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The Health Consequences of Retirement

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  • Michael Insler

Abstract

This paper examines the impact of retirement on individuals’ health. Declines in health commonly compel workers to retire, so the challenge is to disentangle the simultaneous causal effects. The estimation strategy employs an instrumental variables specification. The instrument is based on workers’ self-reported probabilities of working past ages 62 and 65, taken from the first period in which they are observed. Results indicate that the retirement effect on health is beneficial and significant. Investigation into behavioral data, such as smoking and exercise, suggests that retirement may affect health through such channels. With additional leisure time, many retirees practice healthier habits.

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File URL: http://jhr.uwpress.org/cgi/reprint/49/1/195
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Bibliographic Info

Article provided by University of Wisconsin Press in its journal Journal of Human Resources.

Volume (Year): 49 (2014)
Issue (Month): 1 ()
Pages: 195-233

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Handle: RePEc:uwp:jhriss:v:49:y:2014:i:1:p:195-233

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Web page: http://jhr.uwpress.org/

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  1. Debra Sabatini Dwyer & Olivia S. Mitchell, 1998. "Health Problems as Determinants of Retirement: Are Self-Rated Measures Endogenous?," NBER Working Papers 6503, National Bureau of Economic Research, Inc.
  2. Thomas C. Buchmueller & Robert G. Valletta, 1999. "The Effect of Health Insurance on Married Female Labor Supply," Journal of Human Resources, University of Wisconsin Press, University of Wisconsin Press, vol. 34(1), pages 42-70.
  3. Coe, Norma B. & Zamarro, Gema, 2011. "Retirement effects on health in Europe," Journal of Health Economics, Elsevier, Elsevier, vol. 30(1), pages 77-86, January.
  4. Dhaval Dave & Inas Rashad & Jasmina Spasojevic, 2006. "The Effects of Retirement on Physical and Mental Health Outcomes," NBER Working Papers 12123, National Bureau of Economic Research, Inc.
  5. Kathryn H. Anderson & Richard V. Burkhauser, 1985. "The Retirement-Health Nexus: A New Measure of an Old Puzzle," Journal of Human Resources, University of Wisconsin Press, University of Wisconsin Press, vol. 20(3), pages 315-330.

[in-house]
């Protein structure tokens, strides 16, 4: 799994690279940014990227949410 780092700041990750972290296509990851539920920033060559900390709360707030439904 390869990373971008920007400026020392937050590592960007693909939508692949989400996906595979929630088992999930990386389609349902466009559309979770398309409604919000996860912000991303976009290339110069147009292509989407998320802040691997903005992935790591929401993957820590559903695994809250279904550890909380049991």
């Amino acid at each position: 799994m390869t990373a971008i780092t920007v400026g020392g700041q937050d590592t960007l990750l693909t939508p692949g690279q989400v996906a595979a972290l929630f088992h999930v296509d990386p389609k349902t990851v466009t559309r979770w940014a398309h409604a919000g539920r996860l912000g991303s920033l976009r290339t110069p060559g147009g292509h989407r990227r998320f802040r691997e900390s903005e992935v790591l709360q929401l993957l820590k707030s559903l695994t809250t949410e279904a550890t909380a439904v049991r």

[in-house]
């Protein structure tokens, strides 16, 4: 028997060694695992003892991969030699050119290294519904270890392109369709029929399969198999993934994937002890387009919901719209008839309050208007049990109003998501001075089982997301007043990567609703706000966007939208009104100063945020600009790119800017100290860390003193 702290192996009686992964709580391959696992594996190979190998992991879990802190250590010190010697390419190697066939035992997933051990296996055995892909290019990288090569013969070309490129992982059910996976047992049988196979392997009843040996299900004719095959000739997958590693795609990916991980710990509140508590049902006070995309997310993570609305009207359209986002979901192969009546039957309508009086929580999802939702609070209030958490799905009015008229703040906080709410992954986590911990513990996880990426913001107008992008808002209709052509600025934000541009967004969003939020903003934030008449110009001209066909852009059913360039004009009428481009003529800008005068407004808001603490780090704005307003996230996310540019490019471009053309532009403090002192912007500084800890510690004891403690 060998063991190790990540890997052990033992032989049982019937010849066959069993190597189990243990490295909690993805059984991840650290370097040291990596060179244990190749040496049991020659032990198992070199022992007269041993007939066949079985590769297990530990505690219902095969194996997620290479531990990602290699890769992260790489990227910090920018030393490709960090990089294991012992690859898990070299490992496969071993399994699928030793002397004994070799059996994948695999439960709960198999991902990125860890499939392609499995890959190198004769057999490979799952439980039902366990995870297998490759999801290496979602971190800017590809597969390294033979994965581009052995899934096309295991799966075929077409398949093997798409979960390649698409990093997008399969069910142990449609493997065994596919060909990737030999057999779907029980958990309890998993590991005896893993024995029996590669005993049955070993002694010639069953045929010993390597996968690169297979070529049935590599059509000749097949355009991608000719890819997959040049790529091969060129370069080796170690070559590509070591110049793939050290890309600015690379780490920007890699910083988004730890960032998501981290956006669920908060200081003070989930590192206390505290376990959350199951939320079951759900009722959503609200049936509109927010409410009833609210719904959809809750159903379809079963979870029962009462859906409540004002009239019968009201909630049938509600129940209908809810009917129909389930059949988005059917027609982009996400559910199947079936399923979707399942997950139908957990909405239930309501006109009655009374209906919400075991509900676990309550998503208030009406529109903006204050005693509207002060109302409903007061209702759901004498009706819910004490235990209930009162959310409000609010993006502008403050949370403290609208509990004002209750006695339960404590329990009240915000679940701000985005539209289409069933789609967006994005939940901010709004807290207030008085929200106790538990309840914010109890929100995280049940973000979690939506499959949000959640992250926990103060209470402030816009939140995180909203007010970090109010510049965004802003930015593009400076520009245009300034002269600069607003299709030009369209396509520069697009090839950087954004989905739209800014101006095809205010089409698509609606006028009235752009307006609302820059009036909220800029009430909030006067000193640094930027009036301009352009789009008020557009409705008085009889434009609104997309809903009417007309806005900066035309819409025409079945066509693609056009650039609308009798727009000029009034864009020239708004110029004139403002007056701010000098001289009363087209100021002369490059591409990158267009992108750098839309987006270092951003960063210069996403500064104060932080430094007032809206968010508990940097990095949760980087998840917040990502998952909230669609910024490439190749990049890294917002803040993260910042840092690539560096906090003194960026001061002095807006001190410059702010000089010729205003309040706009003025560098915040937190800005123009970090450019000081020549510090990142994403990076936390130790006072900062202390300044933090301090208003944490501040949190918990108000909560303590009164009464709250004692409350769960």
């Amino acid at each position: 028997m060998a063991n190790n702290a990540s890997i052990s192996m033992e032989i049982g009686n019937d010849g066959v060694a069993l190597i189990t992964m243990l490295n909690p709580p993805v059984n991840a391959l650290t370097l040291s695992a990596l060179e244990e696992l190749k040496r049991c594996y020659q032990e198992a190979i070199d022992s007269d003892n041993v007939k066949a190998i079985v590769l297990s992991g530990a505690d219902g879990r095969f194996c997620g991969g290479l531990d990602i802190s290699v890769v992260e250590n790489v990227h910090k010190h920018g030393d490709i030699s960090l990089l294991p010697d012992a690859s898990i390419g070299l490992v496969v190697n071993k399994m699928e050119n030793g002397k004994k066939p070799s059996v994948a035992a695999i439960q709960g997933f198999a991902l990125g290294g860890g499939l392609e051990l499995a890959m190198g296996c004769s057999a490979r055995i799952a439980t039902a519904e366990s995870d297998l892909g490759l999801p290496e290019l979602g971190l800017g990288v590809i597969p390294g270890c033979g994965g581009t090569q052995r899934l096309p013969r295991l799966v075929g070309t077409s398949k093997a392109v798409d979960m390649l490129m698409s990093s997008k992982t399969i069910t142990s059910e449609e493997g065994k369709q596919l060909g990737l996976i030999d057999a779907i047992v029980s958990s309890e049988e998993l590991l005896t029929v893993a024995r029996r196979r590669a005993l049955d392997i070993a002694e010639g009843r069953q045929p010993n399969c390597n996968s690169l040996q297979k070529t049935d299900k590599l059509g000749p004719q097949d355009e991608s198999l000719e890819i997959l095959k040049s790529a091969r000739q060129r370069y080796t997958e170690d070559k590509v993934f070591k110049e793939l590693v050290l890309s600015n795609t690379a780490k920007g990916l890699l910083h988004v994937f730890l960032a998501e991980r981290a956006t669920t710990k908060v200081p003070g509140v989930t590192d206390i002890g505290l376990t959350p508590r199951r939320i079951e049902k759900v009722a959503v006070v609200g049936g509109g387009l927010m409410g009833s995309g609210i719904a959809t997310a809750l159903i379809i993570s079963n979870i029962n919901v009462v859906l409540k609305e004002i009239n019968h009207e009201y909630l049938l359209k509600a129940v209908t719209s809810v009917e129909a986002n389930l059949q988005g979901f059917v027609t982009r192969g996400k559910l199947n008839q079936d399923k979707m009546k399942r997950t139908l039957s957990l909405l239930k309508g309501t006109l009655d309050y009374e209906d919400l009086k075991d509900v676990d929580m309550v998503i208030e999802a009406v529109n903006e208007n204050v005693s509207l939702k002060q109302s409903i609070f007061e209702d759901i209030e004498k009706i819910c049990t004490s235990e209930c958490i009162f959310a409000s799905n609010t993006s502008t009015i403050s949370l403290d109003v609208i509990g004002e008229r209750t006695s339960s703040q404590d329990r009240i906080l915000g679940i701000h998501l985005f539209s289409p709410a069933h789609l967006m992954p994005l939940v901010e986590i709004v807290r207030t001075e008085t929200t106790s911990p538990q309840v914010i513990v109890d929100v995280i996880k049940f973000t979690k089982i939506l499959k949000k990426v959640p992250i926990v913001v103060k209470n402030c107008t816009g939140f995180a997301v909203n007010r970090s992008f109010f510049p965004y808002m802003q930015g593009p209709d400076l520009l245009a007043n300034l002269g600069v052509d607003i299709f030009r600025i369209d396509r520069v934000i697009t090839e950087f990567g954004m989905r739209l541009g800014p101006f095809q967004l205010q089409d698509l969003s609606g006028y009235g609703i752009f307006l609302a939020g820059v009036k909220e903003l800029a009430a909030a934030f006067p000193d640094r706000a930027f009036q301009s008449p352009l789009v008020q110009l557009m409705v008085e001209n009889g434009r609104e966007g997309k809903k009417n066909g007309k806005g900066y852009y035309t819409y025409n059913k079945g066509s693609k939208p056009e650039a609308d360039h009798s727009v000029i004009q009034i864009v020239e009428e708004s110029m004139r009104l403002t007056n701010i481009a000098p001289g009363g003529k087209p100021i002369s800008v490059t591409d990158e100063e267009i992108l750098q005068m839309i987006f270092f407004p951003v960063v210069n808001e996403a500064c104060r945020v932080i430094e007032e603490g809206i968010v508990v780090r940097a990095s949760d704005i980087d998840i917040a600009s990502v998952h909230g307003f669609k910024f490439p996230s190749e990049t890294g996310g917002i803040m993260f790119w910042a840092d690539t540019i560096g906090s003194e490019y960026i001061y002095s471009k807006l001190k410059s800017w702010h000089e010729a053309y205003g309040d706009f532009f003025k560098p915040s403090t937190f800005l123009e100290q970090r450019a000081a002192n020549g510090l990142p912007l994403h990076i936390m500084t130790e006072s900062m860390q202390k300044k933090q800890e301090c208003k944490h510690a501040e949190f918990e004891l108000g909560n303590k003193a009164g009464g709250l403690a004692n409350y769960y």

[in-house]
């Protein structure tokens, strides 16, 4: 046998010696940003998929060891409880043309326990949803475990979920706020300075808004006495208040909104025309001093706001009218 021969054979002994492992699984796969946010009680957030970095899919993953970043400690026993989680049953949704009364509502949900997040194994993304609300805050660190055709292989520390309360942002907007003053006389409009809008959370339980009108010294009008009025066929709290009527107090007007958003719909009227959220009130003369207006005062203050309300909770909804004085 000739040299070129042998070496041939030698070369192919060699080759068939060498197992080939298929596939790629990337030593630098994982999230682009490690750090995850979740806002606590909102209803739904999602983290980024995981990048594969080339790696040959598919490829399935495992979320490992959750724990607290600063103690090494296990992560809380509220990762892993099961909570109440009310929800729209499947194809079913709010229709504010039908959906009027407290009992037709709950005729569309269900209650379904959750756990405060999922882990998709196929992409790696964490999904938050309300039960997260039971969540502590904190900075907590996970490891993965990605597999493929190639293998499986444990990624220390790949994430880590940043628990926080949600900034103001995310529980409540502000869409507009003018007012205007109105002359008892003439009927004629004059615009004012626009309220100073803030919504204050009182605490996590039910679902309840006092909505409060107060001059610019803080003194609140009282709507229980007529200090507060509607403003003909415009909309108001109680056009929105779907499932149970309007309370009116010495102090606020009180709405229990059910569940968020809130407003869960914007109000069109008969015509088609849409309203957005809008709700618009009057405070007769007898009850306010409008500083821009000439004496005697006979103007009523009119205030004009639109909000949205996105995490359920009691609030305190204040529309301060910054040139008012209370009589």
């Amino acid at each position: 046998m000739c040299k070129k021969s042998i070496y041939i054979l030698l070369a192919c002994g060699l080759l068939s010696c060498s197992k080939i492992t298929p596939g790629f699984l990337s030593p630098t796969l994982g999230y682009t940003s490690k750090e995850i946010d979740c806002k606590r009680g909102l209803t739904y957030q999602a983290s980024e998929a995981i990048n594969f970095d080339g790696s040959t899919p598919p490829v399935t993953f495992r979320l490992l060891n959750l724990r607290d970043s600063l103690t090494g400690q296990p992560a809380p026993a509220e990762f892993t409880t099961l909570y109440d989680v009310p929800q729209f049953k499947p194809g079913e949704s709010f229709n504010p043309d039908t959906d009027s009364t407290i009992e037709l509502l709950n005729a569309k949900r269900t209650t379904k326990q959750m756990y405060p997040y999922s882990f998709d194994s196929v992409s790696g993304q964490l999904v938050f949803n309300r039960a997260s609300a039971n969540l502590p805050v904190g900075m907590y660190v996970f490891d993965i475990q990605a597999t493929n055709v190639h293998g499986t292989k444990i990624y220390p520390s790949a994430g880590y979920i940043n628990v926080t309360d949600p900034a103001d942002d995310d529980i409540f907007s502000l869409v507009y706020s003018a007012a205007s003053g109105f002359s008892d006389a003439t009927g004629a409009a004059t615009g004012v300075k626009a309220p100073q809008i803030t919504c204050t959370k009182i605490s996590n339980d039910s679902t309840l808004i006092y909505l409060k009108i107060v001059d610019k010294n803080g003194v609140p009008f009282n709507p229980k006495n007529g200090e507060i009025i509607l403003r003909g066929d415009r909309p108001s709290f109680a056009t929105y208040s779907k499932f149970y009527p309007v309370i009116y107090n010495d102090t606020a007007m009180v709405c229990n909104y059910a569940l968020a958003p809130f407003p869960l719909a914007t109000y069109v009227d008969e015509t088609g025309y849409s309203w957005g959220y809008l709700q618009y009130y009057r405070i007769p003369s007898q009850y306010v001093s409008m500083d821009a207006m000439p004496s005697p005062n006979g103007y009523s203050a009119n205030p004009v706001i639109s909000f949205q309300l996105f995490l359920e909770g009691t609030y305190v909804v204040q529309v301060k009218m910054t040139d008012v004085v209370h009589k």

6. Michael Baker & Mark Stabile & Catherine Deri, 2004. "What Do Self-Reported, Objective, Measures of Health Measure?," Journal of Human Resources, University of Wisconsin Press, University of Wisconsin Press, vol. 39(4).
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Blog mentions

As found by EconAcademics.org, the blog aggregator for Economics research:
  1. Health and Retirement
    by UDADISI in UDADISI on 2013-05-14 22:48:00
  2. Thinking Of Retiring? Consider Your Health
    by ? in Health on 2014-03-25 20:00:00
  3. Thinking Of Retiring? Consider Your Health
    by ? in Shots - Health News on 2014-03-25 20:00:00
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Cited by:
  1. Andrew Beauchamp & Mathis Wagner, 2012. "Dying to Retire: Adverse Selection and Welfare in Social Security," Boston College Working Papers in Economics, Boston College Department of Economics 818, Boston College Department of Economics, revised 15 Aug 2013.
  2. Kevin x.d. Huang & Hui He & Sheng-ti Hung, 2013. "Substituting Leisure for Health Expenditure: A General Equilibrium-Based Empirical Investigation," Vanderbilt University Department of Economics Working Papers, Vanderbilt University Department of Economics 13-00020, Vanderbilt University Department of Economics.
  3. Eibich, P.;, 2014. "Understanding the effect of retirement on health using Regression Discontinuity Design," Health, Econometrics and Data Group (HEDG) Working Papers, HEDG, c/o Department of Economics, University of York 14/10, HEDG, c/o Department of Economics, University of York.
  4. Kevin X. D. Huang & Hui He, 2013. "Why Do Americans Spend So Much More on Health Care than Europeans?," Vanderbilt University Department of Economics Working Papers, Vanderbilt University Department of Economics 13-00021, Vanderbilt University Department of Economics.
  5. Sahlgren, Gabriel H., 2012. "Work ‘til You Drop: Short- and Longer-Term Health Effects of Retirement in Europe," Working Paper Series, Research Institute of Industrial Economics 928, Research Institute of Industrial Economics.
  6. Hui He & Kevin x.d. Huang, 2013. "Why Do Americans Spend So Much More on Health Care than Europeans?--A General Equilibrium Macroeconomic Analysis," Vanderbilt University Department of Economics Working Papers, Vanderbilt University Department of Economics 13-00005, Vanderbilt University Department of Economics.

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